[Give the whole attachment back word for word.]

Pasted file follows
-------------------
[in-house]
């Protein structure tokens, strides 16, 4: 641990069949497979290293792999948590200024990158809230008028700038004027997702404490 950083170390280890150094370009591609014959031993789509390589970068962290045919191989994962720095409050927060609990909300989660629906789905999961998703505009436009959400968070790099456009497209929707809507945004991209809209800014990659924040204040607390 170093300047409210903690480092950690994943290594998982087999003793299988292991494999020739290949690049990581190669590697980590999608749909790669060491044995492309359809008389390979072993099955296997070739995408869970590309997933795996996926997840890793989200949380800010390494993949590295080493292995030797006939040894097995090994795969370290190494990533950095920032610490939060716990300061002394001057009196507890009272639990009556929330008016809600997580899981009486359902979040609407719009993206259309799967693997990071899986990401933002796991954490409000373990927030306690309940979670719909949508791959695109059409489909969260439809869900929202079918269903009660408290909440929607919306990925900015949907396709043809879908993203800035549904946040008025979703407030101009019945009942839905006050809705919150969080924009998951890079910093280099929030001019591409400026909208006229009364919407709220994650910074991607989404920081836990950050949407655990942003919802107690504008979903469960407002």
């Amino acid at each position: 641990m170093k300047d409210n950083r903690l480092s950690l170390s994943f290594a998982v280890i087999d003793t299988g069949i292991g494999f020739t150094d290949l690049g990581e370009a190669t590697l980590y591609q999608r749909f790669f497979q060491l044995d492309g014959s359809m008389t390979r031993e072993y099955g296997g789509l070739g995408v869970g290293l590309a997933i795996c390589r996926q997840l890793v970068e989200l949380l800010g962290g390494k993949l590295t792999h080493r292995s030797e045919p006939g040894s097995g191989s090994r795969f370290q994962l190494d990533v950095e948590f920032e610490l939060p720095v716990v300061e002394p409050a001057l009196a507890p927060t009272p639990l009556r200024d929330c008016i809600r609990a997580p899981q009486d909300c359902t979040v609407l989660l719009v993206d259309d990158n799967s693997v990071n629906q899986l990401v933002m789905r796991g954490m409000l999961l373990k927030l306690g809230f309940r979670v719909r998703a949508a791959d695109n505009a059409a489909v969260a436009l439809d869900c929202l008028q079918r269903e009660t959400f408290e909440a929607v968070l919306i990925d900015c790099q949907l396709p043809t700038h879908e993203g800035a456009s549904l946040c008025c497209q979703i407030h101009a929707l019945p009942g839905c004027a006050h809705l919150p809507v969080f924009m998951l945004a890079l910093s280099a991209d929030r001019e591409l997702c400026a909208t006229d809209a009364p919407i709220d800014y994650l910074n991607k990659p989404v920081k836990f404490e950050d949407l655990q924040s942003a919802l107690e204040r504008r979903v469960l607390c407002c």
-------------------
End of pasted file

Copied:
[in-house]
């Protein structure tokens, strides 16, 4: 641990069949497979290293792999948590200024990158809230008028700038004027997702404490 950083170390280890150094370009591609014959031993789509390589970068962290045919191989994962720095409050927060609990909300989660629906789905999961998703505009436009959400968070790099456009497209929707809507945004991209809209800014990659924040204040607390 170093300047409210903690480092950690994943290594998982087999003793299988292991494999020739290949690049990581190669590697980590999608749909790669060491044995492309359809008389390979072993099955296997070739995408869970590309997933795996996926997840890793989200949380800010390494993949590295080493292995030797006939040894097995090994795969370290190494990533950095920032610490939060716990300061002394001057009196507890009272639990009556929330008016809600997580899981009486359902979040609407719009993206259309799967693997990071899986990401933002796991954490409000373990927030306690309940979670719909949508791959695109059409489909969260439809869900929202079918269903009660408290909440929607919306990925900015949907396709043809879908993203800035549904946040008025979703407030101009019945009942839905006050809705919150969080924009998951890079910093280099929030001019591409400026909208006229009364919407709220994650910074991607989404920081836990950050949407655990942003919802107690504008979903469960407002």
């Amino acid at each position: 641990m170093k300047d409210n950083r903690l480092s950690l170390s994943f290594a998982v280890i087999d003793t299988g069949i292991g494999f020739t150094d290949l690049g990581e370009a190669t590697l980590y591609q999608r749909f790669f497979q060491l044995d492309g014959s359809m008389t390979r031993e072993y099955g296997g789509l070739g995408v869970g290293l590309a997933i795996c390589r996926q997840l890793v970068e989200l949380l800010g962290g390494k993949l590295t792999h080493r292995s030797e045919p006939g040894s097995g191989s090994r795969f370290q994962l190494d990533v950095e948590f920032e610490l939060p720095v716990v300061e002394p409050a001057l009196a507890p927060t009272p639990l009556r200024d929330c008016i809600r609990a997580p899981q009486d909300c359902t979040v609407l989660l719009v993206d259309d990158n799967s693997v990071n629906q899986l990401v933002m789905r796991g954490m409000l999961l373990k927030l306690g809230f309940r979670v719909r998703a949508a791959d695109n505009a059409a489909v969260a436009l439809d869900c929202l008028q079918r269903e009660t959400f408290e909440a929607v968070l919306i990925d900015c790099q949907l396709p043809t700038h879908e993203g800035a456009s549904l946040c008025c497209q979703i407030h101009a929707l019945p009942g839905c004027a006050h809705l919150p809507v969080f924009m998951l945004a890079l910093s280099a991209d929030r001019e591409l997702c400026a909208t006229d809209a009364p919407i709220d800014y994650l910074n991607k990659p989404v920081k836990f404490e950050d949407l655990q924040s942003a919802l107690e204040r504008r979903v469960l607390c407002c």